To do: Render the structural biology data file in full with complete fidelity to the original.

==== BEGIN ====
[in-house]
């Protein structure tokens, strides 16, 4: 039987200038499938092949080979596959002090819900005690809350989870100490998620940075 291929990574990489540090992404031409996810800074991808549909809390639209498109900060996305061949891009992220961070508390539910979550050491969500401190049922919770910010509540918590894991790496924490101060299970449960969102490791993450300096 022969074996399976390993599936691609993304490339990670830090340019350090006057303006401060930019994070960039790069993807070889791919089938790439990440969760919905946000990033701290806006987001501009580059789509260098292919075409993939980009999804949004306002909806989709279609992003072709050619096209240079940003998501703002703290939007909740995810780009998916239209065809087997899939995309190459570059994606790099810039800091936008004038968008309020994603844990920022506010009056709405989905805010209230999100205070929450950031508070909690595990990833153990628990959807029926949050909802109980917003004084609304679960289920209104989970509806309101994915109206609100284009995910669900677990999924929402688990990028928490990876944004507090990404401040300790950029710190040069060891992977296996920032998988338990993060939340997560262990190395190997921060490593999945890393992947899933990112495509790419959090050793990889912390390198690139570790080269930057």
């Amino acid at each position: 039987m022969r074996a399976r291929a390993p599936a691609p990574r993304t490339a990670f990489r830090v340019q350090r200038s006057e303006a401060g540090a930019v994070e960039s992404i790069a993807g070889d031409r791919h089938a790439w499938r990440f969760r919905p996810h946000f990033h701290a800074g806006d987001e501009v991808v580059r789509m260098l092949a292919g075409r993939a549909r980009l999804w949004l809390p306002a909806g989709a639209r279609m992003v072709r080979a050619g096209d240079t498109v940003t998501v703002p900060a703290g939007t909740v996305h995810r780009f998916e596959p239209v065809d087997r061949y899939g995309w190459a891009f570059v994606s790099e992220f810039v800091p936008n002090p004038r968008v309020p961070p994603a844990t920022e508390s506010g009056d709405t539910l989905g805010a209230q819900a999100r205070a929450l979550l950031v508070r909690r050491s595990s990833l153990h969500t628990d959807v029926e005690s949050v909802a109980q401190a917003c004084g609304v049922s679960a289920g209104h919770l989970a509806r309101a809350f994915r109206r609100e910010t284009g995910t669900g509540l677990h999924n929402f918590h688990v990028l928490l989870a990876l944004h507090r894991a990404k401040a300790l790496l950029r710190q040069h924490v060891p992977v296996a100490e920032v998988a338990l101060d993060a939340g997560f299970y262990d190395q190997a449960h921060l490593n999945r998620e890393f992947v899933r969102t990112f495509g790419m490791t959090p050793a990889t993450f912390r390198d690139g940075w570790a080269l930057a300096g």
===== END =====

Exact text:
[in-house]
């Protein structure tokens, strides 16, 4: 039987200038499938092949080979596959002090819900005690809350989870100490998620940075 291929990574990489540090992404031409996810800074991808549909809390639209498109900060996305061949891009992220961070508390539910979550050491969500401190049922919770910010509540918590894991790496924490101060299970449960969102490791993450300096 022969074996399976390993599936691609993304490339990670830090340019350090006057303006401060930019994070960039790069993807070889791919089938790439990440969760919905946000990033701290806006987001501009580059789509260098292919075409993939980009999804949004306002909806989709279609992003072709050619096209240079940003998501703002703290939007909740995810780009998916239209065809087997899939995309190459570059994606790099810039800091936008004038968008309020994603844990920022506010009056709405989905805010209230999100205070929450950031508070909690595990990833153990628990959807029926949050909802109980917003004084609304679960289920209104989970509806309101994915109206609100284009995910669900677990999924929402688990990028928490990876944004507090990404401040300790950029710190040069060891992977296996920032998988338990993060939340997560262990190395190997921060490593999945890393992947899933990112495509790419959090050793990889912390390198690139570790080269930057």
């Amino acid at each position: 039987m022969r074996a399976r291929a390993p599936a691609p990574r993304t490339a990670f990489r830090v340019q350090r200038s006057e303006a401060g540090a930019v994070e960039s992404i790069a993807g070889d031409r791919h089938a790439w499938r990440f969760r919905p996810h946000f990033h701290a800074g806006d987001e501009v991808v580059r789509m260098l092949a292919g075409r993939a549909r980009l999804w949004l809390p306002a909806g989709a639209r279609m992003v072709r080979a050619g096209d240079t498109v940003t998501v703002p900060a703290g939007t909740v996305h995810r780009f998916e596959p239209v065809d087997r061949y899939g995309w190459a891009f570059v994606s790099e992220f810039v800091p936008n002090p004038r968008v309020p961070p994603a844990t920022e508390s506010g009056d709405t539910l989905g805010a209230q819900a999100r205070a929450l979550l950031v508070r909690r050491s595990s990833l153990h969500t628990d959807v029926e005690s949050v909802a109980q401190a917003c004084g609304v049922s679960a289920g209104h919770l989970a509806r309101a809350f994915r109206r609100e910010t284009g995910t669900g509540l677990h999924n929402f918590h688990v990028l928490l989870a990876l944004h507090r894991a990404k401040a300790l790496l950029r710190q040069h924490v060891p992977v296996a100490e920032v998988a338990l101060d993060a939340g997560f299970y262990d190395q190997a449960h921060l490593n999945r998620e890393f992947v899933r969102t990112f495509g790419m490791t959090p050793a990889t993450f912390r390198d690139g940075w570790a080269l930057a300096g």